Augmented reality interfaces are giving physicians new ways to access and interact with the information they need most.
When performing their life saving duties, it is critical for doctors to always be up to date on information about their patient and have the best tools at their disposal. In the analog realm this is fairly straightforward, however as hospitals adapt to the cutting edge of digital technologies, it is opening up an entirely new set of possibilities. In particular, augmented reality is being used in specialized situations to give doctors and nurses guidance during complex procedures and to display useful information where it is needed most.
As PSFK Labs’ explored our latest Future of Health Report, we identified a trend we called OR Overlay, which looks at the adoption of heads-up displays and augmented visualization techniques within the operating and exam rooms. These new tools provide seamless access to relevant patient information or offer a more detailed map of surgeries in real-time, all without impeding line of sight. This access can eliminate mistakes and allow doctors and nurses more time to focus on their patients.
The HMZ-T2 from Sony is a head-mounted display unit that gives surgeons virtual X-ray vision using relayed images from an endoscopic surgical camera that is inserted through keyhole incisions. Each eye is independently shown a colorful 1280 x 720 pixel high-resolution image on a pair of miniature OLED panels. The brain combines the images to create a 3D effect. A team of surgeons can see shared images and work together on a less invasive laparoscopic surgery rather than performing traumatic open thoracic surgery. Each team member can flip an image relay so that the person working across from them can see their teammate’s point of view in their own headset and better assist them, as well as being able to view picture-in-picture relays from other internal camera angles.
In another example, the Munich-based Fraunhofer Institute and a team of surgeons from Yokohama City University Hospital in Japan have developed an augmented reality iPad app that allows surgeons to reveal hidden vessels inside organs while operating. In preparation for a tumor removal surgery a CT scan is performed and allows the team to map out the network of veins and arteries inside the organ being operated on. The visual information captured is converted into a detailed 3D image of the organ that surgeons can review on the iPad to plan possible approaches to the surgery. Using the camera view during the surgery, the tablet can be held up and pointed at the exposed area, revealing vessels overlaid in the proper positions and orientation to the patient’s body, regardless of the surgeon’s perspective. The simple interface of the iPad allows surgeons to easily pivot perspectives or change transparency without having to capture new images or slow down the procedure.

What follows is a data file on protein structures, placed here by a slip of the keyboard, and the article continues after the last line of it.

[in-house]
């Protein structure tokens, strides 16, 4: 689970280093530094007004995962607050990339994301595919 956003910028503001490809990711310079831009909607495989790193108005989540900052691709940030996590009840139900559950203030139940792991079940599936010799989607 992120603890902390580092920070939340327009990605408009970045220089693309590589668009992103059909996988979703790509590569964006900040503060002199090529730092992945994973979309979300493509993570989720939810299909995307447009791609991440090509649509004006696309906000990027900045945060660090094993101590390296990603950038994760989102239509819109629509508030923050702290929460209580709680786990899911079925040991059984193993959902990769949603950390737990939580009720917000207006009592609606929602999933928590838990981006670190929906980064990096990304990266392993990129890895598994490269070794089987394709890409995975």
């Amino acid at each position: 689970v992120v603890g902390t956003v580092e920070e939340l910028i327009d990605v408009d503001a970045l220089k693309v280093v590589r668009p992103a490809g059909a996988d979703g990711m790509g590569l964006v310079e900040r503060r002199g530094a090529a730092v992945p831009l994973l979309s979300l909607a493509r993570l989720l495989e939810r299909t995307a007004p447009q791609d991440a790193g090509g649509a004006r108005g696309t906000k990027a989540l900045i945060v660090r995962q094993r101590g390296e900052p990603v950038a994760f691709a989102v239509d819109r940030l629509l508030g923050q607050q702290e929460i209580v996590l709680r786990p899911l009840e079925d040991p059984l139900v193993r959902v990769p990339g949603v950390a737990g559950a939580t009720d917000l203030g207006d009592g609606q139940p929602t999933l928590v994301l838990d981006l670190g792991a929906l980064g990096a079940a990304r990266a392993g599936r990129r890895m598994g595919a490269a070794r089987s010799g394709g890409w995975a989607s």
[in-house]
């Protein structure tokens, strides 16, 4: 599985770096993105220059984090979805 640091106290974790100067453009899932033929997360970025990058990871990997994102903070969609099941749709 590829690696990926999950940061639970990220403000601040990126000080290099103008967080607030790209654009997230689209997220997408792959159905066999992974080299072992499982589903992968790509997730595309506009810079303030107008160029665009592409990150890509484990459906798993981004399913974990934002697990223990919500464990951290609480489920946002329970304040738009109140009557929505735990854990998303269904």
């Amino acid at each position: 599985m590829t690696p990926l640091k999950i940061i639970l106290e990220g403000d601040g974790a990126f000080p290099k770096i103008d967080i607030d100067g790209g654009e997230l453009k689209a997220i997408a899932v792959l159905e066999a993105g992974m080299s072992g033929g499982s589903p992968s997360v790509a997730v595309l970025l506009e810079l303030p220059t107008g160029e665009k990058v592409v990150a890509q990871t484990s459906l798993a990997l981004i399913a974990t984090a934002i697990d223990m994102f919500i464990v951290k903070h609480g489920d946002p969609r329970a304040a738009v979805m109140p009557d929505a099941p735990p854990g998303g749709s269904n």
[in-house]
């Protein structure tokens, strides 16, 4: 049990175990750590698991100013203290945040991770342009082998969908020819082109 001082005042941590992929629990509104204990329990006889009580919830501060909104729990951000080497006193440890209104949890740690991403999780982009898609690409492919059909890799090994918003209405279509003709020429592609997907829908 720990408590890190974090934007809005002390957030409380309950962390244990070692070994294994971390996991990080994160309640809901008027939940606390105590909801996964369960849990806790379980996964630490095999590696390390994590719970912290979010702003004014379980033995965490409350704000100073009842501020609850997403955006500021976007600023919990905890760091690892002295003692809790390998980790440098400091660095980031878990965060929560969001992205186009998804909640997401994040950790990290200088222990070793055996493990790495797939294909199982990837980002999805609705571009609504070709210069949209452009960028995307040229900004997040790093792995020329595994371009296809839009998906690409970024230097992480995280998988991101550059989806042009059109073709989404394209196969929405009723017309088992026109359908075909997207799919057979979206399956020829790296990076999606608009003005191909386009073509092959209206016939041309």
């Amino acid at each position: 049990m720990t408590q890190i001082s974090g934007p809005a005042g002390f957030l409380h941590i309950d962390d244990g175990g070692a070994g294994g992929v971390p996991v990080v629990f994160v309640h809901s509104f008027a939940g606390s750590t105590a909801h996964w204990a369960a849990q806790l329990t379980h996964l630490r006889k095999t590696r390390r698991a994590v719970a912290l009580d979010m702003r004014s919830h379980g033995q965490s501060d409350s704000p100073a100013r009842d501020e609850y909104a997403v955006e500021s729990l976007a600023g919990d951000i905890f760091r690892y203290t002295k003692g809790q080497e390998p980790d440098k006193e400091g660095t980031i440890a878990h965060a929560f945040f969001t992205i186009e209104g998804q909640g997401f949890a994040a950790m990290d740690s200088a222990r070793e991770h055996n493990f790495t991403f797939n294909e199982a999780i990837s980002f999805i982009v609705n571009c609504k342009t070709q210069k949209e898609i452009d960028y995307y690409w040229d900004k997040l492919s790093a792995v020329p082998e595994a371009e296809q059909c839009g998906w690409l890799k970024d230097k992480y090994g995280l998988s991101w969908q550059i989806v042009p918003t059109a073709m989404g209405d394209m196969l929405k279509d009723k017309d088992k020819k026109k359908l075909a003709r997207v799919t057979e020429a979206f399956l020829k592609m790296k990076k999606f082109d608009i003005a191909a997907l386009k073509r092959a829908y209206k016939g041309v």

Another way in which augmented reality is entering the operating room is Pristine, which is a remote healthcare technology company that has developed apps through which disparate team members can easily communicate using the head-up display and wearable device Google Glass to accomplish the range of tasks needed to improve patients’ health. The EyeSight and CheckLists apps allow wearers to stream video to fellow team members and create collaborative voice-generated to-do lists, respectively. These apps allow teams to work more efficiently with a range of specialists and healthcare providers, whether or not the team is spread throughout a specific hospital or across the globe. Similarly, shared checklists help team members to reduce double work and overlap in responsibilities without missing out on necessary services, from patient intake to post-op care. For example, community health specialists could confer with team members across a region, exchange images of patients’ symptoms in real-time and create lists of unique traits to check for at other sites.
With our partners Boehringer Ingelheim, PSFK Labs has released the latest Future of Health Report, which highlights the four major themes and 13 emerging trends shaping the evolving global landscape of healthcare. To see more insights and thoughts on the Future of Health visit the PSFK page and watch a summary report on Slideshare, here.
Contributed by: Andrew Vaterlaus-Staby